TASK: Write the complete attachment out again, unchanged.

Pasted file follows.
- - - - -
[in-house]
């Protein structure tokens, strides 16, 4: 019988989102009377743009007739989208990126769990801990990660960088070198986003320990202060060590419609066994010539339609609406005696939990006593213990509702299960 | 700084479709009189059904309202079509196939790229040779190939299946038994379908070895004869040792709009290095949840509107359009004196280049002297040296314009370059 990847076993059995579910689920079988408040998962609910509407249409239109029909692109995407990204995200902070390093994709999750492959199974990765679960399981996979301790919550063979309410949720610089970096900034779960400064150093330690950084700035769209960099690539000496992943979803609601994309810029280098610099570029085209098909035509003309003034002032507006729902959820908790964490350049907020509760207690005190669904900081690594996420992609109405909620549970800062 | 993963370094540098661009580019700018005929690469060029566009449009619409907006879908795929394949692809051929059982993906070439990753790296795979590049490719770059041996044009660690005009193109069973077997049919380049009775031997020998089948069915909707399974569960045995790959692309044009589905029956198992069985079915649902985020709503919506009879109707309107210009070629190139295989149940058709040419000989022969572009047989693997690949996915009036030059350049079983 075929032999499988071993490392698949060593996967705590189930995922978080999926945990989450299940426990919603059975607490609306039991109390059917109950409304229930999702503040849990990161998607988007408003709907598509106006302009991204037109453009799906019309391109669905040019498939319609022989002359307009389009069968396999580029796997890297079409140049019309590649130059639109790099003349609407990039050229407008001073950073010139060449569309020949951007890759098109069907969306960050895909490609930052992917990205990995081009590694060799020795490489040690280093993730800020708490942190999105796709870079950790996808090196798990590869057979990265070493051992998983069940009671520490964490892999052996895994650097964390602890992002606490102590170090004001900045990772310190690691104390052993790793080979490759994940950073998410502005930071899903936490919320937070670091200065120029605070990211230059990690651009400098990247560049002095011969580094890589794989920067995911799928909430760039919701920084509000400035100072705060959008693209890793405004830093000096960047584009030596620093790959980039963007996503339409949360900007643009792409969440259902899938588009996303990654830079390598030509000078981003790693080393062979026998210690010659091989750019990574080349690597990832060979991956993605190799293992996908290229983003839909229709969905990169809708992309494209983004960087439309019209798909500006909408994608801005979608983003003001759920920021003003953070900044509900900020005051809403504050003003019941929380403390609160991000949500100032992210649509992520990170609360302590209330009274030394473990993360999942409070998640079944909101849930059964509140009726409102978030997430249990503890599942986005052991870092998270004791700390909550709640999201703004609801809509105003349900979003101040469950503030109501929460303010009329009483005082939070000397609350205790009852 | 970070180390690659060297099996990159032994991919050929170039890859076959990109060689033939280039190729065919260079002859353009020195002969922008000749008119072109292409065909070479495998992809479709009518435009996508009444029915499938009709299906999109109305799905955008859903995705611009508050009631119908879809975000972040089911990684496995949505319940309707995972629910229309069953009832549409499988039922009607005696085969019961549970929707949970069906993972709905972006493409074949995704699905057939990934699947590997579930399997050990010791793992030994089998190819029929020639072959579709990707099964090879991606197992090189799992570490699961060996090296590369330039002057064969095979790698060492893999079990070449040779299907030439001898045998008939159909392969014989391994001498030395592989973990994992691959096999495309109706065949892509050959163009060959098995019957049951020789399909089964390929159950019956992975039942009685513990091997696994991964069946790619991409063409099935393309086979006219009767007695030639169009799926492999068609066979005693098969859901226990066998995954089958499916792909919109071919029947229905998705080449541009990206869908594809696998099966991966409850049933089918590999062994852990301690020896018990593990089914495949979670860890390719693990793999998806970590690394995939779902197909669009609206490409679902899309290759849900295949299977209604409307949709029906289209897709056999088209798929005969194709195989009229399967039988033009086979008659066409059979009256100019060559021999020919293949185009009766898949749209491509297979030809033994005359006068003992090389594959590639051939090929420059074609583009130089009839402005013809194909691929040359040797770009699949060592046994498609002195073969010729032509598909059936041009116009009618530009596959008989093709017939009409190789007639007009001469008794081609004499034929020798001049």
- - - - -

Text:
[in-house]
């Protein structure tokens, strides 16, 4: 019988989102009377743009007739989208990126769990801990990660960088070198986003320990202060060590419609066994010539339609609406005696939990006593213990509702299960 | 700084479709009189059904309202079509196939790229040779190939299946038994379908070895004869040792709009290095949840509107359009004196280049002297040296314009370059 990847076993059995579910689920079988408040998962609910509407249409239109029909692109995407990204995200902070390093994709999750492959199974990765679960399981996979301790919550063979309410949720610089970096900034779960400064150093330690950084700035769209960099690539000496992943979803609601994309810029280098610099570029085209098909035509003309003034002032507006729902959820908790964490350049907020509760207690005190669904900081690594996420992609109405909620549970800062 | 993963370094540098661009580019700018005929690469060029566009449009619409907006879908795929394949692809051929059982993906070439990753790296795979590049490719770059041996044009660690005009193109069973077997049919380049009775031997020998089948069915909707399974569960045995790959692309044009589905029956198992069985079915649902985020709503919506009879109707309107210009070629190139295989149940058709040419000989022969572009047989693997690949996915009036030059350049079983 075929032999499988071993490392698949060593996967705590189930995922978080999926945990989450299940426990919603059975607490609306039991109390059917109950409304229930999702503040849990990161998607988007408003709907598509106006302009991204037109453009799906019309391109669905040019498939319609022989002359307009389009069968396999580029796997890297079409140049019309590649130059639109790099003349609407990039050229407008001073950073010139060449569309020949951007890759098109069907969306960050895909490609930052992917990205990995081009590694060799020795490489040690280093993730800020708490942190999105796709870079950790996808090196798990590869057979990265070493051992998983069940009671520490964490892999052996895994650097964390602890992002606490102590170090004001900045990772310190690691104390052993790793080979490759994940950073998410502005930071899903936490919320937070670091200065120029605070990211230059990690651009400098990247560049002095011969580094890589794989920067995911799928909430760039919701920084509000400035100072705060959008693209890793405004830093000096960047584009030596620093790959980039963007996503339409949360900007643009792409969440259902899938588009996303990654830079390598030509000078981003790693080393062979026998210690010659091989750019990574080349690597990832060979991956993605190799293992996908290229983003839909229709969905990169809708992309494209983004960087439309019209798909500006909408994608801005979608983003003001759920920021003003953070900044509900900020005051809403504050003003019941929380403390609160991000949500100032992210649509992520990170609360302590209330009274030394473990993360999942409070998640079944909101849930059964509140009726409102978030997430249990503890599942986005052991870092998270004791700390909550709640999201703004609801809509105003349900979003101040469950503030109501929460303010009329009483005082939070000397609350205790009852 | 970070180390690659060297099996990159032994991919050929170039890859076959990109060689033939280039190729065919260079002859353009020195002969922008000749008119072109292409065909070479495998992809479709009518435009996508009444029915499938009709299906999109109305799905955008859903995705611009508050009631119908879809975000972040089911990684496995949505319940309707995972629910229309069953009832549409499988039922009607005696085969019961549970929707949970069906993972709905972006493409074949995704699905057939990934699947590997579930399997050990010791793992030994089998190819029929020639072959579709990707099964090879991606197992090189799992570490699961060996090296590369330039002057064969095979790698060492893999079990070449040779299907030439001898045998008939159909392969014989391994001498030395592989973990994992691959096999495309109706065949892509050959163009060959098995019957049951020789399909089964390929159950019956992975039942009685513990091997696994991964069946790619991409063409099935393309086979006219009767007695030639169009799926492999068609066979005693098969859901226990066998995954089958499916792909919109071919029947229905998705080449541009990206869908594809696998099966991966409850049933089918590999062994852990301690020896018990593990089914495949979670860890390719693990793999998806970590690394995939779902197909669009609206490409679902899309290759849900295949299977209604409307949709029906289209897709056999088209798929005969194709195989009229399967039988033009086979008659066409059979009256100019060559021999020919293949185009009766898949749209491509297979030809033994005359006068003992090389594959590639051939090929420059074609583009130089009839402005013809194909691929040359040797770009699949060592046994498609002195073969010729032509598909059936041009116009009618530009596959008989093709017939009409190789007639007009001469008794081609004499034929020798001049």